You’ve probably heard yoga is good for helping to ease aches and pains. And that it’s good for improving balance. There’s even evidence it can help us with heart health, brain health, diabetes, depression and more.
But getting started can be intimidating. You’re not as young as you used to be, and some of those positions look hard. And purchasing a program or taking a class is an investment you might not be ready to make just yet. It’s enough to keep you on the couch.
Well, I have good news. You don’t need to be young, or even in “good shape” to do yoga. And while there are many advanced moves folks with lots of yoga experience might do, there are ones for those of who aren’t so spry or flexible, too.
Get started with six easy yoga moves for beginners
I’m going to share six of those simple yoga moves with you today. Check with your doc for a thumbs up, and then give them a try.
Start slowly, doing each one only once. And remember, you should never feel pain. If you do stop immediately.
1. Standing Forward Bend:
Start in a standing position, feet together, body straight. Put your hands on your hips. Now, instead of rolling down, hinge forward from the hips, keeping your back straight.
While your goal is to, eventually, reach the floor, focus more on keeping your back straight as you hinge. If you can reach the floor, great. If not, use a chair and rest your hands on the seat. Hold the bend for at least a minute.
To stand up, instead of rolling your back, put your hands on your hips, and hinge upwards. Make sure that you keep your ab muscles tight to support your lower back.
Good for – flexibility, osteoporosis, blood pressure, and insomnia
2. Downward Facing Dog:
Start on your hands and knees, with your hands slightly in front of your shoulder line and your knees right under your hips. Gently lift your bum into the air, straightening your knees as you go. Your legs should end up as straight as comfortable without locking your knees. Your body will now resemble an upside-down letter V.
Hold this stretch for up to three minutes. Gently lower yourself back down to your knees and sit up.
Good for – flexibility, back pain, blood pressure, insomnia, osteoporosis, and sciatica
3. Bound Angle Pose:
Sit on the floor, back straight, legs out in front of you. You can sit against a wall for balance if that helps. Bend your knees, bringing the soles of your feet together to form a diamond. Keeping the outer edges of your feet on the floor, gently pull your heels as close to your body as is comfortable.
Hold your ankles, shins, or big toes. Relax your thighs, allowing your knees to drop towards the floor, keeping your back straight. Hold for up to five minutes, before straightening your legs and releasing the position.
Good for – flexibility, blood pressure, and sciatica
4. Fire Log:
Sitting on the floor, bring your right heel in toward your hips, as if you’re about to sit cross-legged. Then, carefully bring your left leg on top of your right leg, so instead of sitting cross-legged, your left leg is lying on top of the right.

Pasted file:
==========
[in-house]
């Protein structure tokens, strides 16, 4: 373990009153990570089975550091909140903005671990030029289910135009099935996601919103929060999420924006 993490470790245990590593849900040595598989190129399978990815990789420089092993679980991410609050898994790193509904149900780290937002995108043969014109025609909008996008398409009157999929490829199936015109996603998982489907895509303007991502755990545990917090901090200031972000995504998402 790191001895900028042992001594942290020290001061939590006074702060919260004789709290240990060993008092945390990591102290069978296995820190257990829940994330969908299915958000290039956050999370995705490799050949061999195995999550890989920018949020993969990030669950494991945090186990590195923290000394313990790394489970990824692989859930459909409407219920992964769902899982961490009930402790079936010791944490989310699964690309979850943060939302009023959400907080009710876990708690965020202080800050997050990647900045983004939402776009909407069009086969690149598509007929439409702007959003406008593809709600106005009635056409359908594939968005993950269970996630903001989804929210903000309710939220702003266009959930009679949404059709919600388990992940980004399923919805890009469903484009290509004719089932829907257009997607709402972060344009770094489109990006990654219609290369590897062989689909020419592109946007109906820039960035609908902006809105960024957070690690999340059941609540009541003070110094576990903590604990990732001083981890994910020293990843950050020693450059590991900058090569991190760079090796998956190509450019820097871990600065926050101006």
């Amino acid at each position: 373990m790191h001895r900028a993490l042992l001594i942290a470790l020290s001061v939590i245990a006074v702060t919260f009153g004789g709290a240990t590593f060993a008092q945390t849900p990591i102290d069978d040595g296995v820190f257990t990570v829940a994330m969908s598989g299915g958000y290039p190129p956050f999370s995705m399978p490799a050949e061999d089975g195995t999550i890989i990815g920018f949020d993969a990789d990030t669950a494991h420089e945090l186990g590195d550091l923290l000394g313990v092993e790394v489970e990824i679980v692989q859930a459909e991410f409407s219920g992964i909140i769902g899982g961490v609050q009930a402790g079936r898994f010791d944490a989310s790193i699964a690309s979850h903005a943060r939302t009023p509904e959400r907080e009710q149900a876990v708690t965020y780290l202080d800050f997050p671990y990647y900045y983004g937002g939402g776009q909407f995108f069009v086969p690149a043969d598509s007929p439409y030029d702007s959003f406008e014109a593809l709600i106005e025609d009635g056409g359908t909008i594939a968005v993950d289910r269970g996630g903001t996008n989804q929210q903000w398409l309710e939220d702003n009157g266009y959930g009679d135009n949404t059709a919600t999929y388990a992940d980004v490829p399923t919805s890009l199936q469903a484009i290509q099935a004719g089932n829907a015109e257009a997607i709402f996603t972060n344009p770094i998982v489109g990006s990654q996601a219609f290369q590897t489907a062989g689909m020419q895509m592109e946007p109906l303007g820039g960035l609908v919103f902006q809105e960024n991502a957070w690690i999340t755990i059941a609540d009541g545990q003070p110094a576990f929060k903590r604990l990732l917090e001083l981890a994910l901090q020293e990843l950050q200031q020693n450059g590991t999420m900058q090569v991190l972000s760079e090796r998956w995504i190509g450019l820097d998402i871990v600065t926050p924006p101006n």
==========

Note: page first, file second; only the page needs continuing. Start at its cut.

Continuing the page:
Your right ankle should be stacked under your left knee, and your right knee will be stacked under your left ankle. If this position is uncomfortable or your hips are too tight at first, simply sit cross-legged instead.
Hinging from the hips lean forward slightly. Eventually, the goal will be to rest your hands on the floor in front of your legs. But to start just push yourself to the edge of your comfort zone. Hold for up to three minutes, and then sit up slowly. Straighten your legs to release.
Good for – flexibility, back pain, insomnia, and osteoporosis
5. Warrior I:
Standing straight, take a large but comfortable step forward with your right foot, so your feet are about 3-4 feet apart. Your front knee should be bent, while your back leg is straight.
Keeping the toes of your right foot facing more or less forward, turn your left foot left to a 90* angle. (Imagine your heels have a straight line between them.) Keep your torso facing front in the same direction as your right toes.
Lift your arms above your head, pushing your palms together. Straighten your back and breathe deeply. If you don’t feel steady enough on your feet, you can allow your arms to rest at your side instead.
Hold this position for up to a minute. To release, put your weight on your back, left foot, and bring your right foot to it. Repeat on the other side.
Good for – flexibility and sciatica
6. Warrior II:
Start with your feet in Warrior I position (see above). Instead of lifting your arms overhead, hold them out to your sides, parallel to the floor, palms facing down.
Without turning your head, open your torso so it faces the left wall. Your arms should be over your legs, and you’re looking at the fingers on your right hand. Hold for up to a minute, and release like Warrior I. Repeat on the other side.
Good for – flexibility, back pain, osteoporosis, and sciatica
Remember, yoga is for everyone no matter your age, shape, size or fitness level. These six simple moves are a great way to get started.
Try performing them at least three times a week and you will find your flexibility and balance improving and your aches and pains easing. When you’re ready you can search YouTube for more advanced routines or sign up for a class at your local gym or YMCA.
She is an advocate of self-education and is passionate about the power of group knowledge sharing, like the kind found right here on HealthierTalk.com. Alice loves to share her views on holistic and natural healing as well as her, sometimes contentious, thoughts on the profit-driven inner workings of traditional medicine.
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